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Risk Of Breast Cancer Lowered In Offspring Of Mothers Who Eat Whole Wheat

by Neela George on  November 10, 2006 at 11:59 AM Cancer News   - G J E 4
Risk Of Breast Cancer Lowered In Offspring Of Mothers Who Eat Whole Wheat
Women who eat lots of whole wheat during pregnancy may lower the risk of breast cancer in their baby girls, according to a study published in the Nov 15, 2006 issue of International Journal of Cancer.
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Lead researcher Dr. Leena Hilanivi-Clarke from Georgetown University in Washington DC and her colleagues conducted their study in rats which revealed that daughters of mother rats that were fed with whole wheat during pregnancy were less likely to develop breast cancer.

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The researchers fed pregnant rats with diets containing 6 percent fiber from whole wheat flour, oat flour, defatted flax flour or cellulose as a control. The offspring was then exposed to a chemical known to cause breast cancer.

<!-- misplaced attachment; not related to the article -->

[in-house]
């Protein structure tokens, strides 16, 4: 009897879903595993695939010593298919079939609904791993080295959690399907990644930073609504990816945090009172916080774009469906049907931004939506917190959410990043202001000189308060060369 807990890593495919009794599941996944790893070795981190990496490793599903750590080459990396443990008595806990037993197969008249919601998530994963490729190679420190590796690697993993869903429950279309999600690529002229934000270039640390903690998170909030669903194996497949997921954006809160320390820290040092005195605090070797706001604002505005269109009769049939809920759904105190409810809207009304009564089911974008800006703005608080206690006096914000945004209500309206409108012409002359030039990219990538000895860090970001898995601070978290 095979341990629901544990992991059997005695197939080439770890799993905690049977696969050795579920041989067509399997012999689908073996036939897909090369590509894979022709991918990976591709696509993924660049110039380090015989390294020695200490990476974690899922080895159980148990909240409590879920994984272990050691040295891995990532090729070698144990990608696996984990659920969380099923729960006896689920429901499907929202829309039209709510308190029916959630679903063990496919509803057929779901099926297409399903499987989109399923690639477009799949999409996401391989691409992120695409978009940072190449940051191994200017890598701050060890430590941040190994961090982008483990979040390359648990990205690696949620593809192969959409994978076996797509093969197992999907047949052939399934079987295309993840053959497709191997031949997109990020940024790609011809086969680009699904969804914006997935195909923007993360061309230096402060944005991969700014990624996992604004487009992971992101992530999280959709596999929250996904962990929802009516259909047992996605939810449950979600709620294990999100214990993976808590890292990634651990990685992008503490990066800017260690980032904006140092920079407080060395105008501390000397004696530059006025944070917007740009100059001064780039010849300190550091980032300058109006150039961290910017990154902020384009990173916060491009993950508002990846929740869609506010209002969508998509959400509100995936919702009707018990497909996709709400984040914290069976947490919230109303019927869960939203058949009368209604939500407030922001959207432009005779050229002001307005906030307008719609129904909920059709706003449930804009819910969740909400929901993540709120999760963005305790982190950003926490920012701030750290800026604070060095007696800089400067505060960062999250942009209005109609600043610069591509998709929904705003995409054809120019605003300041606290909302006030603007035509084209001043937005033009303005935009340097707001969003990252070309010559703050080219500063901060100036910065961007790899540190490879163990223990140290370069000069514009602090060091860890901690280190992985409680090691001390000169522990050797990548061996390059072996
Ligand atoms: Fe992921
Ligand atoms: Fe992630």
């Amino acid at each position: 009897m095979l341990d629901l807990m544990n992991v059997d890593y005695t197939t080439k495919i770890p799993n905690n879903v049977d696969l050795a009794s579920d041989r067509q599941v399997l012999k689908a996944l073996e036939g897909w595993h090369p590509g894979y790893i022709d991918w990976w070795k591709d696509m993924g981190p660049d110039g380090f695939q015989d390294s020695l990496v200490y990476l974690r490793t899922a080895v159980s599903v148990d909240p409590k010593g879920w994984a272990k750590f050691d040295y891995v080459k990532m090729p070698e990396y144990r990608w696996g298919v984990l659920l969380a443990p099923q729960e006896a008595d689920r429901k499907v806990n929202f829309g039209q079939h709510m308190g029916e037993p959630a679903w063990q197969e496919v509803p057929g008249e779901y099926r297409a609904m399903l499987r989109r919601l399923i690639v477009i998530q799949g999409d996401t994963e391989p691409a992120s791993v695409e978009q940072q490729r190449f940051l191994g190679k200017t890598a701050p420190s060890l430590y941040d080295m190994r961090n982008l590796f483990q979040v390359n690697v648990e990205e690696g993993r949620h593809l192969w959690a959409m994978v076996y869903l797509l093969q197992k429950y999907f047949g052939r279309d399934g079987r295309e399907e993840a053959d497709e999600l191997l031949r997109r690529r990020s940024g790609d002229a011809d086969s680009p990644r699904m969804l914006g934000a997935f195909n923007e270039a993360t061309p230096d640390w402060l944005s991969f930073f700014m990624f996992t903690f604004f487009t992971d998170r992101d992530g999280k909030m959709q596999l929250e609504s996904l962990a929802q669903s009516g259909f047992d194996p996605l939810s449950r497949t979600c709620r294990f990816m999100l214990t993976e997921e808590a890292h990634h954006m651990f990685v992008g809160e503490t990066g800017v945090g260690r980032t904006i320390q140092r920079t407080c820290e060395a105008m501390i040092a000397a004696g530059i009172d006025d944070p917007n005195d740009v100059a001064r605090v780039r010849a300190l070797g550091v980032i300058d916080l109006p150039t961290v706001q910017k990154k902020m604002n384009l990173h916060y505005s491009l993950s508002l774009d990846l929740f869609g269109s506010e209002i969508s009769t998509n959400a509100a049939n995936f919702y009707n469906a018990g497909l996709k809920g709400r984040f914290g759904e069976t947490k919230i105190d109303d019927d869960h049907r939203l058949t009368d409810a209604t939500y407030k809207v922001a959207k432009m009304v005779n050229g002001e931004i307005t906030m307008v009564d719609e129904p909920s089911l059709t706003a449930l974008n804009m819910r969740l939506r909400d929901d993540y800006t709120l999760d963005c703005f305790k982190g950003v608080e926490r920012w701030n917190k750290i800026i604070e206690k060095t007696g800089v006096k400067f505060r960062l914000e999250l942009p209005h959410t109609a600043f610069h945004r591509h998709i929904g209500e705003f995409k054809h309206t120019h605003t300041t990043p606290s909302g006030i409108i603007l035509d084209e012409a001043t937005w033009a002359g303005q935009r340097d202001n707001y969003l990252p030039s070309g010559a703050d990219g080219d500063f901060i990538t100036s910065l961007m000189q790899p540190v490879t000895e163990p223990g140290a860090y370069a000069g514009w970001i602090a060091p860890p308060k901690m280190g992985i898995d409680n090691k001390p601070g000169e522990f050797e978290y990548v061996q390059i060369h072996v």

The researchers found that the rats whose mothers were fed the whole wheat diet were less likely to develop breast cancer. In contrast, offspring of mothers that were fed defatted flax flour were at increased cancer whereas those whose mothers were assigned oat flour faced neither increased nor decreased risk of breast cancer.

Previous studies have suggested that fiber may reduce breast cancer risk because it lowers levels of circulating estrogen that has been linked to enhancing the development of breast cancer. However the results of studies on the effect of dietary fiber are inconsistent.

Hilanivi-Clarke and colleagues concluded that the whole wheat diet somehow affects cell growth and death, which has led them to believe that the whole wheat diet might somehow improve the DNA repairing capabilities in the animals.

Earlier studies including some by Hilanivi-Clarke's team had shown several dietary factors affect the risk of developing breast cancer. For instance daughters of mothers who used a high fat diet during pregnancy are more likely to acquire breast cancer.

Dr. Leena Hilakivi-Clarke said, 'It might be beneficial to include whole wheat in the diet when one is expecting. 'The model we're using should be relatively valid to make assumptions about what's going on in humans.'

Source: Medindia
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